New Media, New Documentary

By Mark Terry

Issue 8.1 | December 31, 2018

Kate Nash, Craig Hight and Catherine Summerhayes, eds. New Documentary Ecologies: Emerging Platforms, Practices and Discourses. Pelgrave, 2014. 266 pp.

New Digital Ecologies: Emerging Platforms, Practices and Discourses begins with a quotation from Katerina Cizek, a Canadian documentary filmmaker, in which she claims that “[R]eally great documentary is about remaining open to what’s actually happening around you” (1). The superficial meaning of this is clear enough; what emerges when one begins to ask what “remaining open” means in practice, and what is concretely meant by “what’s actually happening around you” is more complex. Unraveling these questions is the focus of this anthology of essays, which explores how the technology and affordances in the digital domain are creating new opportunities for documentary. Taken together, these essays argue for an renewed openness among both documentary filmmakers and film-viewers – frequently identified together as “users” – to new advances in the genre.

The book features many of the leading scholars in the field of the digital documentary. Encompassing a wide variety of approaches and critical discourses, the book smartly divides the discussions into three sections: (1) “Expanding Documentary,” investigating new ways of producing, engaging audiences and politicizing documentary content; (2) “Production Practices,” showcasing how effective documentary approaches such as participatory and collaborative filmmaking are now growing in practice and impact through the global reach afforded by the digital domain; and (3) “Inter/Action: Rethinking Documentary Engagement,” a section that explores how the audience is joining the filmmaker as a producer and distributor and no longer just as a mere viewer and what ethical challenges arise from this collaboration.

The multilinear documentary is among the more fascinating documentary ecologies emerging today and is examined at some length in this book. Matt Soar, one of the developers of the Korsakow system, a popular database documentary production software, contributes a detailed chapter entitled “Making (with) the Korsakow System.” Referring to the multilinear creation program  as “second-wave software” (156), Soar explains that Korsakow – and the multilinear documentary film projects that it enables – have three different kinds of editing: the first is the regular kind of editing we see in traditional filmmaking; the second, Soar refers to as “algorithmic editing” in which individual film units (“smallest narrative units” or SNUs) are assembled in a unique symbiotic manner that allows the viewer to choose which fragment to view at any given time; the third involves the viewer in this editing process as they are provided with the responsibility of selecting which SNU to view.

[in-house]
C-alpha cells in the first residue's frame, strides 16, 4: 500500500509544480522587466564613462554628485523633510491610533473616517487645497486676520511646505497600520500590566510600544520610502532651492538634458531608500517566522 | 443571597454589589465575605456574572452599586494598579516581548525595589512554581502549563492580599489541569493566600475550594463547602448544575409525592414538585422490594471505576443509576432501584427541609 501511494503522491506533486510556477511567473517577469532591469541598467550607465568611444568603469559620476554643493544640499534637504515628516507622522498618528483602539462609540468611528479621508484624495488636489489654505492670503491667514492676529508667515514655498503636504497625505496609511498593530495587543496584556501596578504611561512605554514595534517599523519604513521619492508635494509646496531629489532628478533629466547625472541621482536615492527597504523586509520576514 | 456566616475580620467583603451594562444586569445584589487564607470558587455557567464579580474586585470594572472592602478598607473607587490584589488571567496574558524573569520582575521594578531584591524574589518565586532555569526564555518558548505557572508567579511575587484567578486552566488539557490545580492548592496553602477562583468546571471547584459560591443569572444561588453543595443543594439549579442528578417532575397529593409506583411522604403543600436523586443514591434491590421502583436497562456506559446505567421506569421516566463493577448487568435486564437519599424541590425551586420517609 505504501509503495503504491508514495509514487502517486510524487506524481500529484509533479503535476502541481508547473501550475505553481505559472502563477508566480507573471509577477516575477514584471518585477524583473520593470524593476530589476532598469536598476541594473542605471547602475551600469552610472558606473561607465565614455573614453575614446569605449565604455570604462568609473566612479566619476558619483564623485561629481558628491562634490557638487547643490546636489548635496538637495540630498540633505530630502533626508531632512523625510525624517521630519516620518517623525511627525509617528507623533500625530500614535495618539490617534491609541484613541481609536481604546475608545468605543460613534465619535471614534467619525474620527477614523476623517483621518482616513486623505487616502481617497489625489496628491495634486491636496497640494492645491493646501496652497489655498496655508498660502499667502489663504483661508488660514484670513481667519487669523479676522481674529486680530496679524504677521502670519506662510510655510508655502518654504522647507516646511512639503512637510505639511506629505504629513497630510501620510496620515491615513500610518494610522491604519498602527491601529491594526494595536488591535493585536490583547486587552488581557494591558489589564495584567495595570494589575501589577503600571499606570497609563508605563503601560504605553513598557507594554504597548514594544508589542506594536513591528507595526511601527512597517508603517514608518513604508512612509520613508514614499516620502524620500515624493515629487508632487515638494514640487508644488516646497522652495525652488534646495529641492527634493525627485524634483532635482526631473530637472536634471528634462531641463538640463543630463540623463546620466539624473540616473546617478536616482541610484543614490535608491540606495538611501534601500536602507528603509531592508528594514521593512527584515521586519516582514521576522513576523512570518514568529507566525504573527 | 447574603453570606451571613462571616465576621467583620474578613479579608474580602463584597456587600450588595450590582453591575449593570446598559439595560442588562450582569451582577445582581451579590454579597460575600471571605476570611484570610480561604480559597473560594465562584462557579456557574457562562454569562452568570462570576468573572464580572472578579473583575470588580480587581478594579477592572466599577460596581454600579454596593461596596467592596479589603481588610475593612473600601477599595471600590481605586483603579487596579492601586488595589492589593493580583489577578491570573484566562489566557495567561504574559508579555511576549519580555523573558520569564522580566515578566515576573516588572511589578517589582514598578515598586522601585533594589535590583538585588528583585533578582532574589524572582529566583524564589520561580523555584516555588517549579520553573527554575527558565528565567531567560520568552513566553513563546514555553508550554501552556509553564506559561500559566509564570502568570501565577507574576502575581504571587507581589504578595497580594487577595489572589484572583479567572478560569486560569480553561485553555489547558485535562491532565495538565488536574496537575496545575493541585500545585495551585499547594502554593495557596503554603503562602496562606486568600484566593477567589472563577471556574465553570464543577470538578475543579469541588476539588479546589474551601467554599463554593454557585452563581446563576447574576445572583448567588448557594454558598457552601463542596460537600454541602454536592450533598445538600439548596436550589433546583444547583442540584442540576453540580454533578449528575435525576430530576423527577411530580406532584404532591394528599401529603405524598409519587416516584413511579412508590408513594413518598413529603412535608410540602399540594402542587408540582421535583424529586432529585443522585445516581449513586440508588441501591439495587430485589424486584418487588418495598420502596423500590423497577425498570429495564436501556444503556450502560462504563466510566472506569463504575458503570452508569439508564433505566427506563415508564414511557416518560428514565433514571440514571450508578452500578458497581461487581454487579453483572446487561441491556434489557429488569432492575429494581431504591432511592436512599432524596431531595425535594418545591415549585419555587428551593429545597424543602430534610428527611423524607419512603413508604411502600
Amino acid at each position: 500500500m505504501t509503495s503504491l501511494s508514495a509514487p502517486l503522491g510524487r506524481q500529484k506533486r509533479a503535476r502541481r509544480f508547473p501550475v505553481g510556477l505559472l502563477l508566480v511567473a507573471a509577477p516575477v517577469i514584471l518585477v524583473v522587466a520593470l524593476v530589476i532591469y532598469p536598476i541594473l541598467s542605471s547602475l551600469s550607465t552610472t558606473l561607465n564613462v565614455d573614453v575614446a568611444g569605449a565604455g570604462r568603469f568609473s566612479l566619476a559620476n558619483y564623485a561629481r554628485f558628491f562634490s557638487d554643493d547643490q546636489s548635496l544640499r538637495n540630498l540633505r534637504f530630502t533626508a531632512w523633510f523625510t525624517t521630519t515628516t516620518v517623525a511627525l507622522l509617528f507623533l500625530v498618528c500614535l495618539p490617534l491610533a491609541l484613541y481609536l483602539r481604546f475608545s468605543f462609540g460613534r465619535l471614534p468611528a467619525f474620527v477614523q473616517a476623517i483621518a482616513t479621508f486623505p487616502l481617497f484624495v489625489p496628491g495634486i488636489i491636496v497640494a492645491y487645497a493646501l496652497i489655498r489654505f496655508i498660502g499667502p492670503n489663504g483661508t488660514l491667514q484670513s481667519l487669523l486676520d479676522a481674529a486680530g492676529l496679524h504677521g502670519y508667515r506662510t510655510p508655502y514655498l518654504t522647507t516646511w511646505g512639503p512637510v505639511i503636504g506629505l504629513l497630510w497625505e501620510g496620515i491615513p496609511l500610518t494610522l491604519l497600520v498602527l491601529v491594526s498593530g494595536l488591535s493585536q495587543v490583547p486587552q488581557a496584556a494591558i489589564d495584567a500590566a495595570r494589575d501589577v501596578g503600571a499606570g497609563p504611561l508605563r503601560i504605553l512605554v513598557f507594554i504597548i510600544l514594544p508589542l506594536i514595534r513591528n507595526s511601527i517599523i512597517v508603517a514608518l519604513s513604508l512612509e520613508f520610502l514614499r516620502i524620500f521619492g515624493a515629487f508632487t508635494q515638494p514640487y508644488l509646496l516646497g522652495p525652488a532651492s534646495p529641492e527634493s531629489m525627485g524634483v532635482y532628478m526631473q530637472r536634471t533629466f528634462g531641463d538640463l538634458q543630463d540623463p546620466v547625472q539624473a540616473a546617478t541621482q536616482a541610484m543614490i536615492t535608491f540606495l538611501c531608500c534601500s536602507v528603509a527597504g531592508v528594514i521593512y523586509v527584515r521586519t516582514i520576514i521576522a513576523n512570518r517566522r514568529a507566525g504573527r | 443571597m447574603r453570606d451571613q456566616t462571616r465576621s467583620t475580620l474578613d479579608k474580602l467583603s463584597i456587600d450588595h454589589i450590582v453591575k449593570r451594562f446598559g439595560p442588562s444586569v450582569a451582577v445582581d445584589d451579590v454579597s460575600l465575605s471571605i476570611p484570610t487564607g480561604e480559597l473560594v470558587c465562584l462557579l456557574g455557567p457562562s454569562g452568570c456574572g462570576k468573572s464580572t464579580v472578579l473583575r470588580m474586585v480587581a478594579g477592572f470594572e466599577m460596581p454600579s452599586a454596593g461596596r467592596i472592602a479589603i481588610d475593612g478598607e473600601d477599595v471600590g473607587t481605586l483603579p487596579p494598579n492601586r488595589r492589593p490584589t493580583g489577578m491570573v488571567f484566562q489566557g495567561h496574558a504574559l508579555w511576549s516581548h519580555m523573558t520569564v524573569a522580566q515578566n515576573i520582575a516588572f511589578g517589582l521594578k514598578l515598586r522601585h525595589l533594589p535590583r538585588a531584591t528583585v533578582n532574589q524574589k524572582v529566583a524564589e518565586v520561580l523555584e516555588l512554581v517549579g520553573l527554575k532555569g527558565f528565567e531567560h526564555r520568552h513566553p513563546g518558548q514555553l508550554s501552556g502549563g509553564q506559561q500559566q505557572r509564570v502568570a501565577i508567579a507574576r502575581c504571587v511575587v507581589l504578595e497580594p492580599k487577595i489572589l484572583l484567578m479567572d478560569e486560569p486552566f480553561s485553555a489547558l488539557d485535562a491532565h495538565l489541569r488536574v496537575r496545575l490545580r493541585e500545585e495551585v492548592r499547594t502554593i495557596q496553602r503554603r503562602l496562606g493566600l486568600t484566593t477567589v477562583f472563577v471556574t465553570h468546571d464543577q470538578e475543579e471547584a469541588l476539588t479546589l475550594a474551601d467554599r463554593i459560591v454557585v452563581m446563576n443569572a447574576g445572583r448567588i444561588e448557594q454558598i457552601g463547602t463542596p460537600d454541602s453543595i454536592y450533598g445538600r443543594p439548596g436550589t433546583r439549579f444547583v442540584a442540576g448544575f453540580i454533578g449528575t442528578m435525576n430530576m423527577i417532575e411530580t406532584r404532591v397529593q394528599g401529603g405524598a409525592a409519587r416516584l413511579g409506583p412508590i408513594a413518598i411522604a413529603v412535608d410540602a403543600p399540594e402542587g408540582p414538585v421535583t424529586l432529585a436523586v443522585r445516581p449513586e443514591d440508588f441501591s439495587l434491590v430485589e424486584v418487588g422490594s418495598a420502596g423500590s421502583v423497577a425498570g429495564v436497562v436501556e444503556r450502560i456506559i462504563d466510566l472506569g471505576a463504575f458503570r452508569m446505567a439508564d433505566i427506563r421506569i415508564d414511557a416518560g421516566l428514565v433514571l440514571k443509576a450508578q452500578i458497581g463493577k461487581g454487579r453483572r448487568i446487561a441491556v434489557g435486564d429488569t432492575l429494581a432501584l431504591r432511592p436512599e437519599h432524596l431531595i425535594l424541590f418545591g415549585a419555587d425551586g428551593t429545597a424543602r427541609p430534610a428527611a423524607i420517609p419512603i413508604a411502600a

Another contributor to this book and on this topic is Kursakow filmmaker and teacher, Adrian Miles. He provides an interesting perspective on the SNUs, treating all film units as equal in digital documentary content – even those that are traditionally left “on the cutting room floor” (or the digital equivalent term, the “trim bin”). These elements are considered fragments of the database and as such, Miles argues that an editor “no longer decides on a specific, and a single connection between one shot and the next” (71). The viewer now assumes the task of assemblage and does so with all available SNUs, including those in the “trim bin,” now defined as a database.